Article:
Screwtape on Pleasure
By: Guest Authors
By: Rev. James V. Schall, S.J.
A former student of mine, now teaching seniors in a public high school, told me that she briefly reads out loud each day. One book she read was C. S. Lewis’s saga of the devil’s mind, The Screwtape Letters. I knew that I had a copy, but I had only read parts of it, so I decided to imitate by reading a daily chapter.
I earlier recalled Screwtape’s advice to Wormwood, a minor devil assigned to keep a young atheist corrupted. Screwtape told him to watch his reading, for “the young atheist cannot be too careful of the books he reads.” Every time I think of that passage, I laugh. Atheists have to be careful lest their open minds corrupt their closed doctrine. Lewis himself is a dangerous read for an atheist; so is Chesterton. Catholics don’t usually have the reverse problem. We like to read the atheists to brush up on our logic with their frequent lack of it.
In the Ninth Letter, Screwtape advises Wormwood about how a devil ought (or ought not) to handle pleasure. The classic discussion of pleasure is in Aristotle. Basically, he tells us that every human activity, including thinking, has its own proper pleasure. Pleasure is intrinsic to the act in which it occurs, the pleasure of seeing or smelling. We would want to see or smell even if no pleasure went along with it. The rightness or wrongness of pleasure depends on the rightness or wrongness of the act in which it occurs. The pleasure, as such, is always good, part of the good of creation itself.
Thus, when we do something for the pleasure in the act instead of the intrinsic purpose of the act (its own end), we shift our attention away from what is really going on. In effect, we choose to make pleasure our immediate end, not the act’s end in which it occurs. This is as true when we drink beer as if it is not also a food or use contraceptives to “enjoy” the pleasure of sex but ignore the act’s own inner purpose.
Just how we manage to do these things is also found in Aristotle. Basically, we use our will to select what we want to do. We suppress a consideration of what the act is about to focus on its pleasure. Then we give a thousand “reasons” why it is all right to do so.
With such background in mind, Screwtape explains to Wormwood why even the devils have to be careful with pleasure. It is much trickier than they realize. The devil is initially in the business not of eradicating pleasure, but of skewering or diminishing it, changing its meaning, isolating it so that, as Aristotle stated, it cannot “blossom” to enhance the normal act for which it is designed.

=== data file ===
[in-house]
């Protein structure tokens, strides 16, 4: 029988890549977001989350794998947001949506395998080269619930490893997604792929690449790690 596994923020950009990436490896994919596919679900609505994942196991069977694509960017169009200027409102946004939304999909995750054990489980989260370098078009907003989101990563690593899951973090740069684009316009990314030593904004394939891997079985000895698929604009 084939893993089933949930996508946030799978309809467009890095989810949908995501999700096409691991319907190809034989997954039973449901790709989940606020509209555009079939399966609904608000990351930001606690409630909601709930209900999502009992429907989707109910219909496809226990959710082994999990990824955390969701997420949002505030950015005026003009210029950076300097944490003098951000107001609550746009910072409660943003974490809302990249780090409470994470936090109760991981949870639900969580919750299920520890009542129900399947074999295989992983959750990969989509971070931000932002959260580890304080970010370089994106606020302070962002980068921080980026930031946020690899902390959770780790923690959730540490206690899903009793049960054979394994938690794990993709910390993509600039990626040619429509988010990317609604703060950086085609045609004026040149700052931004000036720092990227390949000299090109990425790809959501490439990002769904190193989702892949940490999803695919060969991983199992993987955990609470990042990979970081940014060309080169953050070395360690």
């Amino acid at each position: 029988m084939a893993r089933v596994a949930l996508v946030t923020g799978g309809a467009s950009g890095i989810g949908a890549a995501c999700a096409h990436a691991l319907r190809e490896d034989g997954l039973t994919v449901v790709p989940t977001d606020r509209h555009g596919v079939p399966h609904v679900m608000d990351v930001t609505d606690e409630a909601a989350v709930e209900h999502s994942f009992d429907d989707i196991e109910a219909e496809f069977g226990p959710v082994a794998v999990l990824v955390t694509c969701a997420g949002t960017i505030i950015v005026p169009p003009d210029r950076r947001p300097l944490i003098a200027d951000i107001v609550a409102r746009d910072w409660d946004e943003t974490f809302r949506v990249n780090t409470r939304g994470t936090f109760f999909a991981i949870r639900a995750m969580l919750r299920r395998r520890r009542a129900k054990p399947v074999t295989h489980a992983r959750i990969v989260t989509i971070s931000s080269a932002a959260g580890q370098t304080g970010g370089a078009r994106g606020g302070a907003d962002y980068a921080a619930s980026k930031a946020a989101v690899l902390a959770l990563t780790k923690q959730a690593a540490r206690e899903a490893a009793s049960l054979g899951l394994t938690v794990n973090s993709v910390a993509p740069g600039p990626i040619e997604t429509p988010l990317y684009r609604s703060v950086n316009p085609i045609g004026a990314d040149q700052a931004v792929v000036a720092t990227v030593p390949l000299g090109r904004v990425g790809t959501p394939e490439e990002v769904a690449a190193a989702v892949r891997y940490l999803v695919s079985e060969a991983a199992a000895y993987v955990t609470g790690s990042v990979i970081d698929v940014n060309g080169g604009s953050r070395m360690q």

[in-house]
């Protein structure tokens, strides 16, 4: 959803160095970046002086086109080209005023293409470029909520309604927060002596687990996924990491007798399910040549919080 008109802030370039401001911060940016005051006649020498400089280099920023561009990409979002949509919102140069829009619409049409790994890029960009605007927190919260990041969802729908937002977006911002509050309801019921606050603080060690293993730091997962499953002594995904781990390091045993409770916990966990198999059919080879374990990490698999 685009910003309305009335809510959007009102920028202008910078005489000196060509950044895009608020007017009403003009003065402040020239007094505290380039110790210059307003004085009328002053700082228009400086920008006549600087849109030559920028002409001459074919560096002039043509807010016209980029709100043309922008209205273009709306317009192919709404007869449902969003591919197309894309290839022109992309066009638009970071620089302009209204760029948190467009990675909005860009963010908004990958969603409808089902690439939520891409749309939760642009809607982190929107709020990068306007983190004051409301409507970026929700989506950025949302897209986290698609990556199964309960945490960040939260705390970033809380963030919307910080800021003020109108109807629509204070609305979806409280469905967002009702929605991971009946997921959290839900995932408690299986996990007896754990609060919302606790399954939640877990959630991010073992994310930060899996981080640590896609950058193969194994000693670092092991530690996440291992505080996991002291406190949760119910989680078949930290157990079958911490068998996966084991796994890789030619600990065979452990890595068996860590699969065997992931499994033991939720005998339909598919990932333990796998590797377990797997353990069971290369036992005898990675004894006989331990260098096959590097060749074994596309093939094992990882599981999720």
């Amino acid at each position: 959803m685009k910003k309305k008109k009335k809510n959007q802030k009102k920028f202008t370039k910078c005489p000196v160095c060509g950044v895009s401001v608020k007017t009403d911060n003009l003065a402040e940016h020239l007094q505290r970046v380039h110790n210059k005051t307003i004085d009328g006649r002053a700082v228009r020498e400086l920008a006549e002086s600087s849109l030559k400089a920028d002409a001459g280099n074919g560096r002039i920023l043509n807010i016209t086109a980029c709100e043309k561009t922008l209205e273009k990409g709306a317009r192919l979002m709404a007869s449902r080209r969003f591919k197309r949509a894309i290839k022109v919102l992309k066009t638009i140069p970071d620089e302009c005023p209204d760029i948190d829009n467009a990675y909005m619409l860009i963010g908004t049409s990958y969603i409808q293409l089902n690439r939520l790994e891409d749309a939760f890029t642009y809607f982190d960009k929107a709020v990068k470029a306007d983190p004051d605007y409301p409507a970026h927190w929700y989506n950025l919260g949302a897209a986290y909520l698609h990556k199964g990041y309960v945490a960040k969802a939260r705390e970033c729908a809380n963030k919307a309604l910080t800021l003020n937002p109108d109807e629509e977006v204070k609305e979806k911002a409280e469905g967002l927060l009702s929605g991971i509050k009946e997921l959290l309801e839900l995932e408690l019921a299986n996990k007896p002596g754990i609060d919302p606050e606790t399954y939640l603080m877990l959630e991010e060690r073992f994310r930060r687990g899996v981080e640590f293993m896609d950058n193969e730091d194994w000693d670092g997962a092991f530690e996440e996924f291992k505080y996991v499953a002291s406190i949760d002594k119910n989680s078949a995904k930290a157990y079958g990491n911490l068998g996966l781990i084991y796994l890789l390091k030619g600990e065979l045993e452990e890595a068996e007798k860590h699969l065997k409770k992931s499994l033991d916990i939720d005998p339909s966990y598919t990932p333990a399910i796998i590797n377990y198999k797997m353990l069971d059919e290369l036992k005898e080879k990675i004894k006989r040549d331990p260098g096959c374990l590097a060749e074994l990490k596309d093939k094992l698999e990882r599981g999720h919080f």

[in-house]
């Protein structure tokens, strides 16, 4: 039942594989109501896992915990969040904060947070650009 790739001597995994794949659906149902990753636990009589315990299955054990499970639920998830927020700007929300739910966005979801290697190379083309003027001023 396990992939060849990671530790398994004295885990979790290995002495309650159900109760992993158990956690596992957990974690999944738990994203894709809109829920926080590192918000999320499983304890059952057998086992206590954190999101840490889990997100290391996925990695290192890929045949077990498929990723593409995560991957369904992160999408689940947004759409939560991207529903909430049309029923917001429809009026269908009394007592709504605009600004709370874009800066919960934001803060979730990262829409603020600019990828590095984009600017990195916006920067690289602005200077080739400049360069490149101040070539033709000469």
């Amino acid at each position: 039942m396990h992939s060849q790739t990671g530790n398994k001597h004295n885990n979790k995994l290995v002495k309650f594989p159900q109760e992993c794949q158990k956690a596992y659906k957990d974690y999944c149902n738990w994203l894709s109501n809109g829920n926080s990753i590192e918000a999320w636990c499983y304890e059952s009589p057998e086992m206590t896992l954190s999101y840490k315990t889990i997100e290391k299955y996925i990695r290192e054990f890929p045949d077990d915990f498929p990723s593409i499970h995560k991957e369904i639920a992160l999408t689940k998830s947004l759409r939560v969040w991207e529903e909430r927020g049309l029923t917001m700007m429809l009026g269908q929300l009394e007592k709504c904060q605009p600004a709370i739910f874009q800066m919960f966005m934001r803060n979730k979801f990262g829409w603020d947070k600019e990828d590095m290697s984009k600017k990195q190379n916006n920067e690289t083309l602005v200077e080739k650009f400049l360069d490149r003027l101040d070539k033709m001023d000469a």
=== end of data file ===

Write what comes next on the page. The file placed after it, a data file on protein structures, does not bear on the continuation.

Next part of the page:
So Screwtape first advises Wormwood: “Never forget that when we are dealing with any pleasure in its healthy and normal and satisfying form, we are, in a sense, on the Enemy’s ground.” (The Enemy here is God; “we” are the devils.) This is Genesis! Devils can sometimes tell the truth. The fact is — and this bothers them — normal pleasure is God-given. This is “mere Christianity,” to use Lewis’s phrase. The devils know their catechism.
Screwtape admits that the devils manage to win many souls over with the pleasure tactic. Still, “He [God] invented it.” By themselves, devils have not managed to produce a single pleasure. What the devils can do — and this is Screwtape’s advice — is to take those pleasures that “the Enemy [God] has forbidden” (i.e., the Commandments) in the wrong ways, at the wrong times, or in the wrong degrees.
Thus, the devils “always try to work away from natural conditions of any pleasure, to that in which it is less natural, less redolent of its Maker, and least pleasurable.” What an extraordinary sentence! That sentence alone exposes the folly of most of our favorite sins. And, on top of it all, every mis-location of pleasure ends up being precisely “less pleasurable.” This ironic insight is simply the empirical experience of most people, if they would but admit it.
So what Screwtape concludes, rather philosophically, is this: “An ever increasing craving for an ever diminishing pleasure is the formula.” The decrease in pleasure is proportion to the deviation of the act from its natural purpose. To accomplish this little deception is, in the devil’s view, “better style.” The word “style” is in italics in Lewis. How perfect — the “style” pages!
The great diabolic ambition is “to get a man’s soul and give him nothing in return.” Screwtape claims this latter feat “gladdens Our Father’s [Satan's] heart.” What a perfect ending! The logic of the improper use of pleasure is, finally, no pleasure at all. This too is the modern world.
Submitted by Insidecatholic.com